For his third and final project as 2017 Suzanne Fiol Curatorial Fellow, DeForrest Brown Jr. presents Xenopoietic Deviations, a radical new lecture-as-performance, composed in segments by theorist Inigo Wilkins and Berlin-based digital artist and producer Lars “TCF” Holdhus.
Decomposing the multiple time-scales and levels of information processing in auditory cognition, from sub-millisecond unconscious inferences to meso-scale continuities, Xenopoietic Deviations is an ecstatic rendering of the subject matter of Irreversible Noise, Wilkins’ forthcoming book for Urbanomic into a rapturous performance piece and lecture. Deep in the realm of synthetic abstractions, TCF and Wilkins work in conversation and across disciplines (science, philosophy, and politics as well as visual media and music) to manipulate the hypothesis space of listening. TCF uses a complex custom-built sound and image processing system based on machine learning, with multiple layers of predictive coding, sculpting sound and vision with brute force agitations, while Wilkins intervenes with a vertiginous explanation of the predictive processes involved in hearing, at once stringently rational and fantastically delirious.
Zigzagging between an alien music with “a world of indiscernible detail hiding within its deceptively placid melodic framework, juxtaposing a cloud of continuous harmonic resonance with an underlying rush of sounds moving faster than the human ear can catch” and a terrestrially unbound conceptual navigation of randomness, unpredictability and noise in hierarchically nested dynamic systems, the performance pushes experience to its structural brink, just before entanglement and the point of total expulsion.
On Irreversible Noise:
“This wide-ranging inquiry elaborates the theoretical and practical significance of the concept of noise with regard to current debates concerning realism, materialism, and rationality. Drawing on contemporary scientific thinking, it elaborates a multi-level account of noise, showing that randomness is an intrinsic functional aspect at all levels of complex dynamic systems. On the basis of this analysis Inigo Wilkins interrogates the ideological implications of the fetishisation of chance in socio-economics and aesthetics.” -- from Urbanomic
On TCF’s Practice:
“A lot of my artistic and musical based practice is about the relation between chaotic structures and centralised power. I’m interested in how they interact and where one can place oneself within it. Cryptology has an obvious connection to power. It is about power, the essence of it is power, or protection against power, a negation of power… I always consider my use of encryption as a sort of shield against power, but it’s also a kind of gaining power. I create my own world and place it in the public realm, but no one can get full access to it apart from me. You create this kind of container that’s existing in society, but it’s not fully integrated. I guess my interest is in creating states with more distributed power. I mean, I think that’s one of the contributions that one tries to achieve.” -- Lars “TCF” Holdhus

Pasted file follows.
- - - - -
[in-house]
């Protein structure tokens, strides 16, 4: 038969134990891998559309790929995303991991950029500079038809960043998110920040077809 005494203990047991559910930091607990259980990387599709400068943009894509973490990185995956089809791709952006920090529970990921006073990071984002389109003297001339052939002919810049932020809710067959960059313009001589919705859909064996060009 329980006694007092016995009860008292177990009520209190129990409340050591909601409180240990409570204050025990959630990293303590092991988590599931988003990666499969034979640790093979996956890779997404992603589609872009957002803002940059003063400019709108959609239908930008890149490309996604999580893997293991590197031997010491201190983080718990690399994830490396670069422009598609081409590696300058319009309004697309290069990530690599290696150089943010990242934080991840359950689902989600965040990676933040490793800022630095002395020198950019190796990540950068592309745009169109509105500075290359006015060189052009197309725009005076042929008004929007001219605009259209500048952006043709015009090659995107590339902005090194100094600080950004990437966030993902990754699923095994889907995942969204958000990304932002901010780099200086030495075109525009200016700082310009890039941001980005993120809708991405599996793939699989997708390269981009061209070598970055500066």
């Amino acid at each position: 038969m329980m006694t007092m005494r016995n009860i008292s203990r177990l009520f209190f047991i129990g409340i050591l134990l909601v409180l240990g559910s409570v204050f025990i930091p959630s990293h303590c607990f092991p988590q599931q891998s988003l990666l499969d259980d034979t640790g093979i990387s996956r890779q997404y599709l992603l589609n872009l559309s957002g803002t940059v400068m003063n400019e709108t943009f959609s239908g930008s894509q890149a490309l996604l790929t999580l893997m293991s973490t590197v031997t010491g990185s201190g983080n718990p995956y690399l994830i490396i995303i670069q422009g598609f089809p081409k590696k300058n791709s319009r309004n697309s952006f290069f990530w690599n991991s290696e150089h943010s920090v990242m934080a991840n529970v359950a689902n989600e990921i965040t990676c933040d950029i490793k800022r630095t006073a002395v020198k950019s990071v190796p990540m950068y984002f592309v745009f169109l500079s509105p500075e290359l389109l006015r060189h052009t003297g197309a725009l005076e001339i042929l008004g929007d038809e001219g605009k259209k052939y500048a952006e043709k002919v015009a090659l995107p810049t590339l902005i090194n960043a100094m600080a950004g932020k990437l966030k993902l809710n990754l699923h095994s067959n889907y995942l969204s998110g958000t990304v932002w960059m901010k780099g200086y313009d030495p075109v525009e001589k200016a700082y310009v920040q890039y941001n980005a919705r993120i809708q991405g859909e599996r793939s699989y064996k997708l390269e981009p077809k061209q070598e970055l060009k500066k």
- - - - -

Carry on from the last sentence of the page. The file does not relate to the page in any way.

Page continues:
TCF is the project of the Berlin-based Norwegian artist and producer Lars Holdhus. Shifting between art exhibitions and musical performance, TCF's work explores themes of code, cryptography, and musical composition through the use of visual, sonic, built, and written concepts. The ultra-modern compositions on his debut, which was released on the Berlin-based label YYAA, demonstrate the producer’s breathtaking control of modern electronic software. His gravity-free compositions create a suspended n-dimensional space whose structure often comes under frenetic attack, creating stress so intense that it threatens to tear the sonic fabric. His track titles are written in cypher text, the key to which is hidden within the pieces themselves. TCF’s release on Liberation Technologies, E4 15 C4 71 97 F7 8E 81 1F EE B7 86 22 88 30 6E C4 13 7F D4 EC 3D ED 8B, follows the same concept: it consists of digital and physical content that contains the necessary keys to unlock the full meaning of the work.
Inigo Wilkins took his masters in Sonic Culture at the University of East London, and completed his doctorate in Cultural Studies at Goldsmiths, University of London in 2016. The title of his thesis was Irreversible Noise: The Rationalization of Randomness and the Fetishization of Indeterminacy, which he is now working on for a forthcoming publication by Urbanomic. He is a co-director of Glass Bead. Publications include “Interfacey McInterface Face” Litteraria Pragensia 2017; “The Sharpest Point of Sensation is Pointless” in a booklet accompanying an LP by musician Eric Frye entitled “On Small Differences in Sensation,” 2016; “Destructive Destruction: An Ecological Study of High Frequency Trading” first published in Mute magazine, 2013. An extended version of “Destructive Destruction” published in HFT Review, February 2013, in the Journal of Sustainable Finance and Investment, January 2014, and in “Plants, Androids and Operators: A Post-Media Handbook” published by PML Books, 2014; and “Catalyzing Dissent” published in Mute magazine, December 2012.